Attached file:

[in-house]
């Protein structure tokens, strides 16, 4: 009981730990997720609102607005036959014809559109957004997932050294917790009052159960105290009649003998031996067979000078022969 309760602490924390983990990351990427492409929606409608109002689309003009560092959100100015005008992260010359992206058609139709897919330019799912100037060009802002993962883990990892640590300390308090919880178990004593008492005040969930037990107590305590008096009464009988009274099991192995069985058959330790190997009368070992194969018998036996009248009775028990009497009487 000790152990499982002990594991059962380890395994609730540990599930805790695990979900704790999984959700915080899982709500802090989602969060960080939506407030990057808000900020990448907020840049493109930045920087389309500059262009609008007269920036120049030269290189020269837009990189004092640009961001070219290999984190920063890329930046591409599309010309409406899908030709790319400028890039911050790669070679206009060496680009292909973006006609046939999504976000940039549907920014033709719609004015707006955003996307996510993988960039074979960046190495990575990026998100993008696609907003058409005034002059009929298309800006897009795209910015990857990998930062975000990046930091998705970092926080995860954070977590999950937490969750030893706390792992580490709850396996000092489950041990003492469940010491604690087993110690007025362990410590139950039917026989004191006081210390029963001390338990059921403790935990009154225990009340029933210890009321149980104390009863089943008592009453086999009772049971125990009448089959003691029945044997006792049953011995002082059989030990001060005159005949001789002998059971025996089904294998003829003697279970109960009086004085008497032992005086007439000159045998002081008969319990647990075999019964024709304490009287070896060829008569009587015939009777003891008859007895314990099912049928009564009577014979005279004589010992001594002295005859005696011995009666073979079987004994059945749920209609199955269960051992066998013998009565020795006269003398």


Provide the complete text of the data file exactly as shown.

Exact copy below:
[in-house]
């Protein structure tokens, strides 16, 4: 009981730990997720609102607005036959014809559109957004997932050294917790009052159960105290009649003998031996067979000078022969 309760602490924390983990990351990427492409929606409608109002689309003009560092959100100015005008992260010359992206058609139709897919330019799912100037060009802002993962883990990892640590300390308090919880178990004593008492005040969930037990107590305590008096009464009988009274099991192995069985058959330790190997009368070992194969018998036996009248009775028990009497009487 000790152990499982002990594991059962380890395994609730540990599930805790695990979900704790999984959700915080899982709500802090989602969060960080939506407030990057808000900020990448907020840049493109930045920087389309500059262009609008007269920036120049030269290189020269837009990189004092640009961001070219290999984190920063890329930046591409599309010309409406899908030709790319400028890039911050790669070679206009060496680009292909973006006609046939999504976000940039549907920014033709719609004015707006955003996307996510993988960039074979960046190495990575990026998100993008696609907003058409005034002059009929298309800006897009795209910015990857990998930062975000990046930091998705970092926080995860954070977590999950937490969750030893706390792992580490709850396996000092489950041990003492469940010491604690087993110690007025362990410590139950039917026989004191006081210390029963001390338990059921403790935990009154225990009340029933210890009321149980104390009863089943008592009453086999009772049971125990009448089959003691029945044997006792049953011995002082059989030990001060005159005949001789002998059971025996089904294998003829003697279970109960009086004085008497032992005086007439000159045998002081008969319990647990075999019964024709304490009287070896060829008569009587015939009777003891008859007895314990099912049928009564009577014979005279004589010992001594002295005859005696011995009666073979079987004994059945749920209609199955269960051992066998013998009565020795006269003398």